Table 1 shows the descriptive statistics of Kano state, north-western Nigeria for GDP and its explanatory variables during the years under consideration from 1987-2017. Furthermore, the GDP for kano has a mean of 1,376,090, it is ranging from 1,063,633 to 1,768,972 with a standard deviation of 199,560. The turnover of SME return has a standard deviation of 303,899.7, it is ranging from 221,128 to 1,073,059 and has a mean of 690,966.8. The turnover on SME employment is having a mean of 3,671.29, a standard deviation of 1,507.492 and it is ranging from 1,694 to 5,910. Lastly the turnover of SME loan is having a standard deviation of 5.441, ranging from 51 to 71.4 with a mean of 64.439. Similarly, our variables of interest are normally distributed, and the reason is because the values of probabilities as shown by the Jacque-Bera, they are all greater than the normal statistical significance levels. This suggested that the concept of null hypothesis in our sequences of this study are normally distributed which could not be rejected, in other words, our series or sequences are distributed normally. These outcomes were also additionally confirmed by the skewness and kurtosis values of our series. The GDP and turnover on SME employment are skewed positively while turnover of SME return and turnover of SME loan are skewed negatively. Variables of interest like GDP, turnover of SME return, and turnover of SME employment are platykurtic whereas turnover on SME loan is leptokurtic because their values are more than three.

Table 1 Descriptive Statistics
  GDP TSR TEM TSL
Mean 1376090 690966.8 3671.290 64.439
Median 1363731 751006.0 3154.000 64.600
Maximum 1768972 1073059 5910.000 71.400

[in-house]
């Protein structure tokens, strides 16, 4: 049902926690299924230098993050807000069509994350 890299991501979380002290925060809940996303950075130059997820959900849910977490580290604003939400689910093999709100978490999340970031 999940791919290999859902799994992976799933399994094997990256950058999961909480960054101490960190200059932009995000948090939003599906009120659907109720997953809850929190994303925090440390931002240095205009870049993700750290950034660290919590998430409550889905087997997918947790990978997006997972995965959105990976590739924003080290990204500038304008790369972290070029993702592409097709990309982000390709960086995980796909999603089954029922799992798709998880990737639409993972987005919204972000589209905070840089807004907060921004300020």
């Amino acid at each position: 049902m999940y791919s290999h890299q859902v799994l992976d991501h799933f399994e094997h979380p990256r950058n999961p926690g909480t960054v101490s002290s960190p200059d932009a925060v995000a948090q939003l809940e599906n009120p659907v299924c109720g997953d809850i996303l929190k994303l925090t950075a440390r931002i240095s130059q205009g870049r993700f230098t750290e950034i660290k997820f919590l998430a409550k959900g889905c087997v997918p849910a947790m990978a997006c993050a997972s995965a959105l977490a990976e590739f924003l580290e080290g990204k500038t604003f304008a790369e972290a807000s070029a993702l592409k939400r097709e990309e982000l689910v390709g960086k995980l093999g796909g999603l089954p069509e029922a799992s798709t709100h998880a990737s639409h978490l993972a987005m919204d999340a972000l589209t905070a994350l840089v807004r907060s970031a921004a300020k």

Minimum 1063633 221128.0 1694.000 51.000
Std. Dev. 199560 303899.7 1507.492 5.441
Skewness 0.068 -0.369 0.430 -0.766
Kurtosis 2.328 1.671 1.717 3.273
Jarque-Bera 0.608 2.987 3.082 3.132
Probability 0.738 0.225 0.214 0.209
Sum 42658783 21419971 110710.0 1997.600
Sum Sq. Dev. 1.19E+12 2.77E+12 68175988 887.974
Observations 31 31 31 31

Table 2 shows the explanatory variable test in the form of correlation matrix. The degree of their associationship are showed through the correlation coefficient amongst all the actual series is at maximum with some reasonable range. The range of the correlation coefficient are in their absolute values ranges from 0.026 – 0.287 which suggested that this study can safely conclude that there is no multi-collinearity issue among our series based on the rule of thumb (Prodan, 2013), this is because value in absolute terms are all less than 0.8 for rule of thumb (Prodan, 2013). With all these results at our disposal for the correlation, the results of our estimates will be reliable and valid.

Table 2 Correlation Matrix
Variable GDP TSR TEM TSL
GDP 1.000      
TSR 0.038 1.000    
TEM 0.054 -0.058 1.000  
TSL 0.142 0.287 -0.026 1.000

This paper used the ARDL model by Pesaran et al., (2001), this method was used because of three primary reasons, they are: First, ARDL has the power to estimate both the short and long run relationships among the various variables of interest that do not have the same integration order as far as the variables of interest are all stationery at I(0), I(1) or both of them, although, none of variables of interest should be having I(2). Second, ARDL has the power to remove the issues associated to autocorrelation, and lastly, ARDL could be used for small sample size. In other to continue with this, the ADF (Dickey & Fuller, 1979), and the PP (Phillips & Perron, 1988) tests for the unit root was employed. The results for the ADP and PP tests are shown in Table 3.

Table 3 Test of Unit Root
Series Augmented Dickey Fuller (ADF) Phillips-Perron (PP)
No Trend Trend No Trend Trend
Level [I(0)]
GDP -2.064 -2.757 -1.909 -2.743
TSR -1.125 -1.661 -1.172 -1.661
TEM -1.338 -1.213 -1.528 -1.409
TSL -3.4567** -4.612*** -3.432** -4.960***
First difference [I(1)]
GDP -5.271*** -5.198*** -6.755*** -7.531***
TSR -5.223*** -5.284*** -5.223*** -5.288***
TEM -5.233*** -5.203*** -5.247*** -5.218***
TSL -5.340*** -5.499*** -5.481*** -6.200***